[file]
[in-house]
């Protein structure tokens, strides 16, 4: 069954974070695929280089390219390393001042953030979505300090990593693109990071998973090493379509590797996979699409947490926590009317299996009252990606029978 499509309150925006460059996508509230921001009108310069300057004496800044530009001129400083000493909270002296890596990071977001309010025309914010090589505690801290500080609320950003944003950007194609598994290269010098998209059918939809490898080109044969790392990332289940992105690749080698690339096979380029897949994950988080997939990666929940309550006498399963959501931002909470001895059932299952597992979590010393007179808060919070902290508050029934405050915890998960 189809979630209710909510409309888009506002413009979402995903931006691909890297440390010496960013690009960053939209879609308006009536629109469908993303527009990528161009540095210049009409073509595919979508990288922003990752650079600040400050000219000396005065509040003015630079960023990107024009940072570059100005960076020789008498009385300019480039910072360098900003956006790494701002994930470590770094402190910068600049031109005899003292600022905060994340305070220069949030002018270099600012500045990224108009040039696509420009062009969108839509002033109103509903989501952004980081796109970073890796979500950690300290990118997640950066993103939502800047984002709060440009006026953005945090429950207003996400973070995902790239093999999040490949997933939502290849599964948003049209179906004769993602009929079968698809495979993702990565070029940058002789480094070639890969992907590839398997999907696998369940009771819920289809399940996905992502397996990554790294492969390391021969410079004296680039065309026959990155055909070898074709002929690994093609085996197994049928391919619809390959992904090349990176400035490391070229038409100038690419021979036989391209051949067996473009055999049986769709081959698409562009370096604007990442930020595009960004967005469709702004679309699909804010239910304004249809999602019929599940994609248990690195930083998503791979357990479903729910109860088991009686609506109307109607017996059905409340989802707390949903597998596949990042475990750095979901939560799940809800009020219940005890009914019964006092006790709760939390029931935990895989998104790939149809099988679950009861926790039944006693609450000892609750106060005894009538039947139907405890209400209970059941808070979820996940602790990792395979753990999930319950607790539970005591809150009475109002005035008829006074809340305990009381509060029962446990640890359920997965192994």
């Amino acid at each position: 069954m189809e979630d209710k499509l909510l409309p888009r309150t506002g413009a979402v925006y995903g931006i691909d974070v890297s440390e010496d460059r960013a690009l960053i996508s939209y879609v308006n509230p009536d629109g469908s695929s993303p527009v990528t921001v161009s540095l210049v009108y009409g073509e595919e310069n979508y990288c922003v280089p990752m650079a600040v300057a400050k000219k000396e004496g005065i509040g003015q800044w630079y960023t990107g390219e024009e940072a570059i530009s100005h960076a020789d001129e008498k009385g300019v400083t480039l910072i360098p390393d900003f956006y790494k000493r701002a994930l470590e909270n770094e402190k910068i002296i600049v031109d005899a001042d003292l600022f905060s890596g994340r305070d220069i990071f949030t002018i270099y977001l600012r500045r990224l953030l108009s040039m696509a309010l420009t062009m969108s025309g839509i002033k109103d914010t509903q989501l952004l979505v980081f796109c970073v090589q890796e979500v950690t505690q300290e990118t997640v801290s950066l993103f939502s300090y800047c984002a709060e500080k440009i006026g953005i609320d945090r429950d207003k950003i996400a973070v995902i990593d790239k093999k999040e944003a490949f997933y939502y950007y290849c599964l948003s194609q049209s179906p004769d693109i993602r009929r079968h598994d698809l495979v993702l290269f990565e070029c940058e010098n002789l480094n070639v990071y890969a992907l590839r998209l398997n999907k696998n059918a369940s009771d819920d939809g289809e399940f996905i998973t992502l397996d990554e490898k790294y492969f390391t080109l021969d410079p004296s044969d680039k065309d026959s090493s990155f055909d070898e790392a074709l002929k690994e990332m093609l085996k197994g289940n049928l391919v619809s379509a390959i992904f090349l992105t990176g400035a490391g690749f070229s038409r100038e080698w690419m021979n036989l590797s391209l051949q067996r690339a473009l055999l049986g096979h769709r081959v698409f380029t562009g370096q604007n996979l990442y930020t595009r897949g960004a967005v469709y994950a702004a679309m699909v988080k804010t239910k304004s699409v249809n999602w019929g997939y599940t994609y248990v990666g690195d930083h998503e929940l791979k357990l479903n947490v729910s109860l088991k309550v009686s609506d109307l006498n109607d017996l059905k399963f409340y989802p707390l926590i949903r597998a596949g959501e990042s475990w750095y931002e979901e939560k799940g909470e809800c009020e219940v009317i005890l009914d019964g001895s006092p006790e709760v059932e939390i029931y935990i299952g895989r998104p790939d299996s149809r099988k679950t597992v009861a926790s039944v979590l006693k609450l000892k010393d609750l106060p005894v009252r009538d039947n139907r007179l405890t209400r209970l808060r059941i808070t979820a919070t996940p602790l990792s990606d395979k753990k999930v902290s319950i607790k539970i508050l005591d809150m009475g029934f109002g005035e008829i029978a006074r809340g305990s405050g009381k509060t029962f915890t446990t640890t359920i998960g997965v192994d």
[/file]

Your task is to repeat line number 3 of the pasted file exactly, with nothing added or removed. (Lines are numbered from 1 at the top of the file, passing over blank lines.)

């Amino acid at each position: 069954m189809e979630d209710k499509l909510l409309p888009r309150t506002g413009a979402v925006y995903g931006i691909d974070v890297s440390e010496d460059r960013a690009l960053i996508s939209y879609v308006n509230p009536d629109g469908s695929s993303p527009v990528t921001v161009s540095l210049v009108y009409g073509e595919e310069n979508y990288c922003v280089p990752m650079a600040v300057a400050k000219k000396e004496g005065i509040g003015q800044w630079y960023t990107g390219e024009e940072a570059i530009s100005h960076a020789d001129e008498k009385g300019v400083t480039l910072i360098p390393d900003f956006y790494k000493r701002a994930l470590e909270n770094e402190k910068i002296i600049v031109d005899a001042d003292l600022f905060s890596g994340r305070d220069i990071f949030t002018i270099y977001l600012r500045r990224l953030l108009s040039m696509a309010l420009t062009m969108s025309g839509i002033k109103d914010t509903q989501l952004l979505v980081f796109c970073v090589q890796e979500v950690t505690q300290e990118t997640v801290s950066l993103f939502s300090y800047c984002a709060e500080k440009i006026g953005i609320d945090r429950d207003k950003i996400a973070v995902i990593d790239k093999k999040e944003a490949f997933y939502y950007y290849c599964l948003s194609q049209s179906p004769d693109i993602r009929r079968h598994d698809l495979v993702l290269f990565e070029c940058e010098n002789l480094n070639v990071y890969a992907l590839r998209l398997n999907k696998n059918a369940s009771d819920d939809g289809e399940f996905i998973t992502l397996d990554e490898k790294y492969f390391t080109l021969d410079p004296s044969d680039k065309d026959s090493s990155f055909d070898e790392a074709l002929k690994e990332m093609l085996k197994g289940n049928l391919v619809s379509a390959i992904f090349l992105t990176g400035a490391g690749f070229s038409r100038e080698w690419m021979n036989l590797s391209l051949q067996r690339a473009l055999l049986g096979h769709r081959v698409f380029t562009g370096q604007n996979l990442y930020t595009r897949g960004a967005v469709y994950a702004a679309m699909v988080k804010t239910k304004s699409v249809n999602w019929g997939y599940t994609y248990v990666g690195d930083h998503e929940l791979k357990l479903n947490v729910s109860l088991k309550v009686s609506d109307l006498n109607d017996l059905k399963f409340y989802p707390l926590i949903r597998a596949g959501e990042s475990w750095y931002e979901e939560k799940g909470e809800c009020e219940v009317i005890l009914d019964g001895s006092p006790e709760v059932e939390i029931y935990i299952g895989r998104p790939d299996s149809r099988k679950t597992v009861a926790s039944v979590l006693k609450l000892k010393d609750l106060p005894v009252r009538d039947n139907r007179l405890t209400r209970l808060r059941i808070t979820a919070t996940p602790l990792s990606d395979k753990k999930v902290s319950i607790k539970i508050l005591d809150m009475g029934f109002g005035e008829i029978a006074r809340g305990s405050g009381k509060t029962f915890t446990t640890t359920i998960g997965v192994d």